As an adult, it can be surprisingly easy to lose perspective though you’re not supposed to. To revert back to the kind of thinking that only considers me: my experiences, my feelings, my hurts. It is frighteningly easy to devolve into “poor me-ism”. This past weekend, I was so there. It was my on-call weekend, and things refused to go right. Saturday night/early Sunday morning, I was called to go to campus and untangle a series of events which took the entire night to sort through, and which included deeply emotional students and concerned parents, and a complex series of life events and issues. I returned home around 7 a.m., exhausted after a completely sleepless night. It was easy to say poor me. Nothing ever goes right for me. Yadda yadda yadda. Blech.

And then something really sad happened.

I learned of the death Sunday of a former student, one who graduated just a couple of years ago. I remember meeting Hannah, her freshman year. She was positive, bright and upbeat. She wanted to be a nurse, because she had a chronic illness and was so grateful for the amazing nurses who had cared for her throughout her life. But shortly after her arrival on campus, her condition worsened and she needed to leave school. Eventually, she became a candidate for an organ transplant, and returned to school after her surgery. It wasn’t long before another medical setback for Hannah: an opportunistic cancer, a result of the immunosuppressants she was required to take. She fought the cancer, and returned to school again. For the remainder of her college career, she participated in campus activities, majored in social work, and shared her story with many.

Hannah was an extraordinary person masquerading as an ordinary college student.  The notice of her death in the newspaper says, “Hannah’s life embodied her middle name, Joy, with a smile and spirit that would brighten up the room. She was sincere and caring toward all people. Her courage and drive were an inspiration to all she met. Her strong faith and love for the Lord Jesus Christ supported her through all her medical problems. Hannah will be deeply missed by her family and many friends.” All of it true.

Which brings me back to perspective. So many students I work with are reckless with the lives they take for granted. Or worse, purposely try to end them. Yet Hannah fought for hers every single day – and not just to keep it, but to fill it. Many of us waste the gift of time sitting around feeling sorry for ourselves, while others find their time to be precious and short.

Today, I will begin the day with a workout class at my gym, then head to work and a schedule jam-packed with meetings. At the same time, Hannah’s family and close friends will gather to share their joy in her life and their grief at her passing, Her life intersected with and impacted so many, offering depth and dimension. Perspective. It is what allows us to live life in 3D, rather than in the one monotonous dimension of self-centeredness. Today will be a good day to remember that.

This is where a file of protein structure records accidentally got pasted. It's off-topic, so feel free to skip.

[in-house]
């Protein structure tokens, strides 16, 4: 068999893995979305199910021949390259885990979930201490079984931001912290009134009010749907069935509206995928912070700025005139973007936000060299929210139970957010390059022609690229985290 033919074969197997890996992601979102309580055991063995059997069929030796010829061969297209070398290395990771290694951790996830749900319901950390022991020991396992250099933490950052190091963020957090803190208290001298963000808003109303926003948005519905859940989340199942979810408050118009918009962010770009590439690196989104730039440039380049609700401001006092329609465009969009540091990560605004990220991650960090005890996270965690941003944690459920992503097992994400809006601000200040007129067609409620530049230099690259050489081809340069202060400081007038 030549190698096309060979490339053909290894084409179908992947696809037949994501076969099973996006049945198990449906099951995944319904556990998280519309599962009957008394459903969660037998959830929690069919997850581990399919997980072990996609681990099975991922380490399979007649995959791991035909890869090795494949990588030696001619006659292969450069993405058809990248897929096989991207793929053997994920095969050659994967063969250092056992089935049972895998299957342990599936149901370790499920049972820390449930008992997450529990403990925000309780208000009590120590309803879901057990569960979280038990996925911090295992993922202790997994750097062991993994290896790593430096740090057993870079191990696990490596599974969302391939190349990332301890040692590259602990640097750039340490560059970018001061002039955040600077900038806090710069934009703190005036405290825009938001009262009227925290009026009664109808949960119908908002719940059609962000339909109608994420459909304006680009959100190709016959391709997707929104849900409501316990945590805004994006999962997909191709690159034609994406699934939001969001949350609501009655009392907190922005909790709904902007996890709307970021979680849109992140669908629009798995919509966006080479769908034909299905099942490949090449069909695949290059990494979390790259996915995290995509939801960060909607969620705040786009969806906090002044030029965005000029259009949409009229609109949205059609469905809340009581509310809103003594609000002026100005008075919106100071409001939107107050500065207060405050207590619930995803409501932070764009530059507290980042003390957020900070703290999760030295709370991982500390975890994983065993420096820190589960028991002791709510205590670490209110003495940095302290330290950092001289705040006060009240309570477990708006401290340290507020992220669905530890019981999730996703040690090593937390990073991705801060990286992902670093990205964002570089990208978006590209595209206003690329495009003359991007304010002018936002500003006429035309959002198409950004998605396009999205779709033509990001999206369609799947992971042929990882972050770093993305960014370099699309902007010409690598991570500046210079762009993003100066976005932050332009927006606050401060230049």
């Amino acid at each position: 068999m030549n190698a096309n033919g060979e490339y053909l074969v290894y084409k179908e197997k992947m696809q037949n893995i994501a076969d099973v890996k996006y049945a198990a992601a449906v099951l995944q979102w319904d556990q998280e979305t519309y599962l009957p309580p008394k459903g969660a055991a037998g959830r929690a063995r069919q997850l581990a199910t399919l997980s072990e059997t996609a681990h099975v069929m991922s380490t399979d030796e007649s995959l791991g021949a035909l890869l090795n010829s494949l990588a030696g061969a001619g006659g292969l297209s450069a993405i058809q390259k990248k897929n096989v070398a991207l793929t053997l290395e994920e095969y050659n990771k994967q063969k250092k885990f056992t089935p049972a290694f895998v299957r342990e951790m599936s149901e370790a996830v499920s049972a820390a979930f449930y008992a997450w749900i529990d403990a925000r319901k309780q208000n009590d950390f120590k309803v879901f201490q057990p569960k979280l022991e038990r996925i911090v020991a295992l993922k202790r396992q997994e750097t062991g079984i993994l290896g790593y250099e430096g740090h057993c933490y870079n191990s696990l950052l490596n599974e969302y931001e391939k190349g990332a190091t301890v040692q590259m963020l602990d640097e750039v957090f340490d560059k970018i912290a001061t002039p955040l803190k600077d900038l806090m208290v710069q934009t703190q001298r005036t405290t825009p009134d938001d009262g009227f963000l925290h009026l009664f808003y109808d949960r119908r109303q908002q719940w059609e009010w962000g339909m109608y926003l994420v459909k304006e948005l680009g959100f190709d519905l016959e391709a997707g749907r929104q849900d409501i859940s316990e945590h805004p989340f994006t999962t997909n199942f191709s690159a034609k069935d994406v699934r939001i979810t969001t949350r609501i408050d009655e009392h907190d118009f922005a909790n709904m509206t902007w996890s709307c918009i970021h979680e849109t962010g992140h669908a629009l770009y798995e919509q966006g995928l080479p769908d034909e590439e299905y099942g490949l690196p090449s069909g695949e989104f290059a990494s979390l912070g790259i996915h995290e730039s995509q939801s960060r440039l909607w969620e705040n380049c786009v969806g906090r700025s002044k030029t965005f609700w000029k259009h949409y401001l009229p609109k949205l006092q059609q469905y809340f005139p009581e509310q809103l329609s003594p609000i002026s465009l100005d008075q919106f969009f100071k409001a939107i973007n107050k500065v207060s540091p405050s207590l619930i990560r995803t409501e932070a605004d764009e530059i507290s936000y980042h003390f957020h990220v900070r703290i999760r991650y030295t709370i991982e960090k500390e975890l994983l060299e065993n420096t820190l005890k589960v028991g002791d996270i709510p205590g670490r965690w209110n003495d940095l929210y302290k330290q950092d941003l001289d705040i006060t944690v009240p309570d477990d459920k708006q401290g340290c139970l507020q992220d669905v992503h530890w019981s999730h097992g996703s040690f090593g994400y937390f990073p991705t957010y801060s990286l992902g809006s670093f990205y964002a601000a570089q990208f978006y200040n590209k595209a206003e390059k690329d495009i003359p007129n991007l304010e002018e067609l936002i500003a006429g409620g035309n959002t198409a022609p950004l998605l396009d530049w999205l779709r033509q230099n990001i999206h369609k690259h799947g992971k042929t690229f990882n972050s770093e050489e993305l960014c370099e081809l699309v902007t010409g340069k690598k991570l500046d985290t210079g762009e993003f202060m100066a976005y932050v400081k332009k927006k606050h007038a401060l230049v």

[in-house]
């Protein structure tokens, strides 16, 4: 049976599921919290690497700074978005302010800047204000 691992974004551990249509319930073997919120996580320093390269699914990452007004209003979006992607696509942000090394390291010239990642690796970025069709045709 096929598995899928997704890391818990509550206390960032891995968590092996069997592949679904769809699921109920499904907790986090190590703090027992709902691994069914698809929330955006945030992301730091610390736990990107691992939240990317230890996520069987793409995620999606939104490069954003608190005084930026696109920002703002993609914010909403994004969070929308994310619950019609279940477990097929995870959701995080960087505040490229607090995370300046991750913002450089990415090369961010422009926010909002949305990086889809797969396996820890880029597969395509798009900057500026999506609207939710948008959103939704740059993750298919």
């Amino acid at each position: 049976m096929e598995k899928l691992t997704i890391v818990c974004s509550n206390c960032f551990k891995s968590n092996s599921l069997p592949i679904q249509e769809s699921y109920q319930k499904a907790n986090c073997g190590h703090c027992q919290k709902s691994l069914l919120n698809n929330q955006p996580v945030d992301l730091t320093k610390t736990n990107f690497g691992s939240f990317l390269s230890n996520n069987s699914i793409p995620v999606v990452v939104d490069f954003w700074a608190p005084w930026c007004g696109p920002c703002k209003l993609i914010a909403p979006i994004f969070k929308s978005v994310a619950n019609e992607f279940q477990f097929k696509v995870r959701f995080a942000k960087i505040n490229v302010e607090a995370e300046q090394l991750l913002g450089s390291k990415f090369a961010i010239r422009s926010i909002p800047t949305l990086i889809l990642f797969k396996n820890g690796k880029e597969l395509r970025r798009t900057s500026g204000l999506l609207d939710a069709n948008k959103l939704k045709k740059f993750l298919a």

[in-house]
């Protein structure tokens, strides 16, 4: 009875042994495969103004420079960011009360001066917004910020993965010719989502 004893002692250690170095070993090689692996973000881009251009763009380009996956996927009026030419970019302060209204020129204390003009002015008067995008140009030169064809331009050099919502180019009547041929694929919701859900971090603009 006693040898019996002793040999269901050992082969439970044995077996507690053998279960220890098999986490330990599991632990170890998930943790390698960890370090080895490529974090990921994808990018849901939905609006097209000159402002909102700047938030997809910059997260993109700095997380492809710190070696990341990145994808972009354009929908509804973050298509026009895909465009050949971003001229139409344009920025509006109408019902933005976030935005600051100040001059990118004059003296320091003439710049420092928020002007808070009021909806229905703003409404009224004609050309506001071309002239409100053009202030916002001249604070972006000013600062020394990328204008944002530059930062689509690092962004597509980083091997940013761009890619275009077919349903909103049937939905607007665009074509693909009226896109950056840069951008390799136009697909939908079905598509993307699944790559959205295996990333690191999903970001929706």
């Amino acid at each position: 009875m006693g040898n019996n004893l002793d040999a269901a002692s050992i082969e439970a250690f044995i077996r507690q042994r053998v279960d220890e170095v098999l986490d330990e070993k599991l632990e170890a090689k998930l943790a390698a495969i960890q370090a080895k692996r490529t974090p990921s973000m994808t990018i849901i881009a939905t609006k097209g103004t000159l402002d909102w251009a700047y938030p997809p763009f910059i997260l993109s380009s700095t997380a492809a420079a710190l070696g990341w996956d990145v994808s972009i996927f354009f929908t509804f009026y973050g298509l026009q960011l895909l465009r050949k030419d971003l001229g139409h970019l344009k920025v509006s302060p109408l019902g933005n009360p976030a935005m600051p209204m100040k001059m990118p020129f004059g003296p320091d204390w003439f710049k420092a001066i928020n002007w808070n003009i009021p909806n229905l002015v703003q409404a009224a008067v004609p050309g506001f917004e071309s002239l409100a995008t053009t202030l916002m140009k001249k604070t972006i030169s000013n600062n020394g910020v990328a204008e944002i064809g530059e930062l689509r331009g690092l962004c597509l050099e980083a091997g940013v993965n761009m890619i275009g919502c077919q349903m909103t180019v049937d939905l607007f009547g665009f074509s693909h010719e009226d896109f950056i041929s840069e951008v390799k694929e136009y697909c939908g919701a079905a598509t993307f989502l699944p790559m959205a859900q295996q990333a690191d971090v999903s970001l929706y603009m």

September 22, 2011

Remember last week, I said that I was having a hard time believing my scale? I meant it. So, in the interest of checking things out, I weighed myself on two other scales – at the Health Center on campus and at my gym. Last Thursday, both of those scales read 215 pounds. I nearly choked. But, it was clear that something was wrong with my scale at home – and even more clear that I needed to get myself in check. So, I have successfully managed to change the battery on my scale (hadn’t really occurred to me that it used one, I’d assumed it was magic). I have tested it against the other scales available to me. While they don’t all have the exact same reading, they are now within a pound of each other and I feel comfortable with today’s weigh in. Except that it is not really a weight I am proud of, representing as it does a bout of negativity and stress-related eating. I can beat myself up about it, or I can let it go and move on. So, onward and downward!

The Return of Flashback Friday


Flashback Friday returns as the result of reader requests. Generally, the photos shared are from the deep past, though occasionally one from the more recent past (such as today’s) will creep into the mix. I thought this photo was fitting for the return of F.F. since we are clearly toasting an occasion.

The moment was Saturday brunch in April 2011, at a great restaurant in Chicago (name escapes me now – Uncommon Ground?) with wonderful food and – here’s the important part – a wide selection of caffeinated beverages. Around the table: Wendy Jo (friend of the family), my niece Zoe, sister Annie, brother Matt and his wife Maria. My fully-leaded beverage was in a huge bowl-style cup, like Anne’s, which is why I couldn’t lift it and snap the picture at the same time.

I belong to a family of caffeine addicts. My brother Jeff and his wife Marsha own a coffeeshop. My dad makes the morning pot of coffee the night before, just to shave a few minutes from the lag time between waking and pouring hot coffee down his throat. We are forever on the look-out for cups just the right size – big enough not to be refilled every 30 seconds, small enough that the coffee stays hot while you drink it.